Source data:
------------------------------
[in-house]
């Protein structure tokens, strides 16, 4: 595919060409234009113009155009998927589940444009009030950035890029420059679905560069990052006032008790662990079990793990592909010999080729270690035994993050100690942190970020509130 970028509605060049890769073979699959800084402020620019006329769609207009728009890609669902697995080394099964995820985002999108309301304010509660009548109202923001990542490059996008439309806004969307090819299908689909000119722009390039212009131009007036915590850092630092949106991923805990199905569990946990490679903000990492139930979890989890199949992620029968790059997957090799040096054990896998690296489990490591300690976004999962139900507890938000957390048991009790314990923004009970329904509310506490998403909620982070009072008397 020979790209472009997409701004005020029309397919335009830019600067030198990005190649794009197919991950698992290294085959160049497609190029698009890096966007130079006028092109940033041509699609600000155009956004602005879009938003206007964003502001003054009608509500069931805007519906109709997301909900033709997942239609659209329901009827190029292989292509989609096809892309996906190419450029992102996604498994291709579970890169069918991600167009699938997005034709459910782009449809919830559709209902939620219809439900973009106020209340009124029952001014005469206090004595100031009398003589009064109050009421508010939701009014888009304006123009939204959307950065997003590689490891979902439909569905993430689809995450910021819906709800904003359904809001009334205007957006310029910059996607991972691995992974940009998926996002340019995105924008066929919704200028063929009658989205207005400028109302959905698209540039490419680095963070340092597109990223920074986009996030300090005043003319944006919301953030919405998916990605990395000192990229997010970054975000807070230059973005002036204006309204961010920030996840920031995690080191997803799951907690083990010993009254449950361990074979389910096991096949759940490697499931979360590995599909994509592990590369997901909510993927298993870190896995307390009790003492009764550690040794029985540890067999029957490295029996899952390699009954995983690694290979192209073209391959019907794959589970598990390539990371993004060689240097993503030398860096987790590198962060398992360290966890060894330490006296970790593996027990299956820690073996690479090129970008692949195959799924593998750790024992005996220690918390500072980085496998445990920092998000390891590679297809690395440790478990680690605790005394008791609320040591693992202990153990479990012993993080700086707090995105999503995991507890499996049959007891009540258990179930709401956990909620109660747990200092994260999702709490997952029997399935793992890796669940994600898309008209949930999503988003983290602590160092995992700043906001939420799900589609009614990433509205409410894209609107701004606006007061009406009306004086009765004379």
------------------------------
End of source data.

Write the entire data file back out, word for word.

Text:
[in-house]
């Protein structure tokens, strides 16, 4: 595919060409234009113009155009998927589940444009009030950035890029420059679905560069990052006032008790662990079990793990592909010999080729270690035994993050100690942190970020509130 970028509605060049890769073979699959800084402020620019006329769609207009728009890609669902697995080394099964995820985002999108309301304010509660009548109202923001990542490059996008439309806004969307090819299908689909000119722009390039212009131009007036915590850092630092949106991923805990199905569990946990490679903000990492139930979890989890199949992620029968790059997957090799040096054990896998690296489990490591300690976004999962139900507890938000957390048991009790314990923004009970329904509310506490998403909620982070009072008397 020979790209472009997409701004005020029309397919335009830019600067030198990005190649794009197919991950698992290294085959160049497609190029698009890096966007130079006028092109940033041509699609600000155009956004602005879009938003206007964003502001003054009608509500069931805007519906109709997301909900033709997942239609659209329901009827190029292989292509989609096809892309996906190419450029992102996604498994291709579970890169069918991600167009699938997005034709459910782009449809919830559709209902939620219809439900973009106020209340009124029952001014005469206090004595100031009398003589009064109050009421508010939701009014888009304006123009939204959307950065997003590689490891979902439909569905993430689809995450910021819906709800904003359904809001009334205007957006310029910059996607991972691995992974940009998926996002340019995105924008066929919704200028063929009658989205207005400028109302959905698209540039490419680095963070340092597109990223920074986009996030300090005043003319944006919301953030919405998916990605990395000192990229997010970054975000807070230059973005002036204006309204961010920030996840920031995690080191997803799951907690083990010993009254449950361990074979389910096991096949759940490697499931979360590995599909994509592990590369997901909510993927298993870190896995307390009790003492009764550690040794029985540890067999029957490295029996899952390699009954995983690694290979192209073209391959019907794959589970598990390539990371993004060689240097993503030398860096987790590198962060398992360290966890060894330490006296970790593996027990299956820690073996690479090129970008692949195959799924593998750790024992005996220690918390500072980085496998445990920092998000390891590679297809690395440790478990680690605790005394008791609320040591693992202990153990479990012993993080700086707090995105999503995991507890499996049959007891009540258990179930709401956990909620109660747990200092994260999702709490997952029997399935793992890796669940994600898309008209949930999503988003983290602590160092995992700043906001939420799900589609009614990433509205409410894209609107701004606006007061009406009306004086009765004379």